Nightly Brief

Top CNS stories for today including the U.S. charging Russian officials and a pair of hackers in the massive 2014 Yahoo data breach; a retired Navy admiral charged in connection with a widening bribery scandal; researchers find that antibiotics are causing bees more harm than good; California’s shellfish industry loses fight over “No-Otter” zone, and more.

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1.) U.S. Charges Russian Officials, Hackers in 2014 Yahoo Data Breach

The United States on Wednesday charged four defendants, including two Russian security services officers, in connection with a massive data breach at Yahoo two years ago.

 2.) Navy Admiral Charged in Widening Bribery Scandal

A retired U.S. Navy admiral was indicted Tuesday along with eight naval officers in a massive contract-bribe scandal involving lavish food and travel, sex parties, military secrets and millions of taxpayer dollars.

 3.) Antibiotics Causing Bees More Harm Than Good

Honeybees treated with a common antibiotic were half as likely to survive the week after treatment as a group of untreated bees – a concerning trend that may affect humans as well.

 4.) New Trump Travel Ban Assailed at MD Hearing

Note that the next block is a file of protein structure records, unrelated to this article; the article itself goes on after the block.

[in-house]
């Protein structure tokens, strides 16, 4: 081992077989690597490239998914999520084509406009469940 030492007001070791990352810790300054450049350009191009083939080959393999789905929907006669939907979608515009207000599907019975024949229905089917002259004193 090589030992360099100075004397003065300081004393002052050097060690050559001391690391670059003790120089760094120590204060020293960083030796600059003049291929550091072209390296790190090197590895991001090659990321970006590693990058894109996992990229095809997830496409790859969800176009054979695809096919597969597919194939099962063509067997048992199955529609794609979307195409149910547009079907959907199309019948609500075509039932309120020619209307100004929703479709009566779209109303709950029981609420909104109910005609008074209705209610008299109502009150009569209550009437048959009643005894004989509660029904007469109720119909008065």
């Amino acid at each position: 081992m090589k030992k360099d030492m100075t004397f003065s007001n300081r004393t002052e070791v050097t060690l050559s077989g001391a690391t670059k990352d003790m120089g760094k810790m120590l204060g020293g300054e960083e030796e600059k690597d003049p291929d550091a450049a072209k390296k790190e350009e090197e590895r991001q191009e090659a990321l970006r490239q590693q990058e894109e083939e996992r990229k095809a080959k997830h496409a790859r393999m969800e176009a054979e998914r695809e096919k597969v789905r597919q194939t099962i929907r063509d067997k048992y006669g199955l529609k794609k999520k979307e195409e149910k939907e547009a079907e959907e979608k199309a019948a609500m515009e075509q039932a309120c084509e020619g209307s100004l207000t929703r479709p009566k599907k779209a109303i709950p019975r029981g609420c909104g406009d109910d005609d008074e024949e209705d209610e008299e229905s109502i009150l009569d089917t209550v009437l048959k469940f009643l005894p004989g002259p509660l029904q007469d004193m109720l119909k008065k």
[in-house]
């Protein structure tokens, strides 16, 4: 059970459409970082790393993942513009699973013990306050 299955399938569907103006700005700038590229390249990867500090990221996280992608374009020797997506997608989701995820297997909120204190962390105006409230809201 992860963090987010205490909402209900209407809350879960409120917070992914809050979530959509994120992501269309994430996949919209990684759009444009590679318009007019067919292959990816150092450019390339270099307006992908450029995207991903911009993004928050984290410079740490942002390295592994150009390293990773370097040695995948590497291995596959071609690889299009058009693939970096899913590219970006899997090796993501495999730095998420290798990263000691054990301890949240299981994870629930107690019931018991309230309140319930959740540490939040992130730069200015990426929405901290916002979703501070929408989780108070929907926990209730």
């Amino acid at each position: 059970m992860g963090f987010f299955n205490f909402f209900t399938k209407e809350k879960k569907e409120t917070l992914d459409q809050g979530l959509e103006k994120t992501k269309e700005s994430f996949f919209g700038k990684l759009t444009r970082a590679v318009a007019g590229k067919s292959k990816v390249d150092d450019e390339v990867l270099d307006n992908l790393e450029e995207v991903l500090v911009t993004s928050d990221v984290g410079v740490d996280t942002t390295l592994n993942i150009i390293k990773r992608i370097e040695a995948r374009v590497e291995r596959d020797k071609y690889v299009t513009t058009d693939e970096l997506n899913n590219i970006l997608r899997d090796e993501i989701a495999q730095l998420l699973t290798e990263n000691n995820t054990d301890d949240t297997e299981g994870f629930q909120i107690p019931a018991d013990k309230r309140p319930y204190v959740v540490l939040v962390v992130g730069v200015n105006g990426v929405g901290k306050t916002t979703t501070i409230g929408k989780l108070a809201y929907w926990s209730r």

After two hours of arguments Wednesday on President Donald Trump’s revised executive order targeting Muslim immigrants, a federal judge said he will decide soon whether to enjoin the so-called travel ban.

 5.) Judge Orders EPA to Speed Up Emissions Rules

The Environmental Protection Agency must review and promulgate rules on 20 sources of toxic emissions within the next three years, a federal judge ruled.

 6.) House Committee Told Fishing Regs Go Too Far

Allegations of bad science and lobbying by overzealous environmentalists dominated talks on marine sanctuary and monument designations during a Congressional hearing Wednesday.

 7.) Fishing Industries Lose Fight for ‘No-Otter’ Zone

The federal government properly decided to terminate a “no-otter zone” along the southern California coast, a federal judge ruled, tossing out a challenge by California’s shellfish industry.

 8.) Sex-Toy Maker Pays Millions to Settle Spying Case

The maker of We-Vibe, a high-tech vibrator that can be controlled remotely via a smartphone app, will pay $3.75 million to settle accusations that it was secretly tracking users’ activities.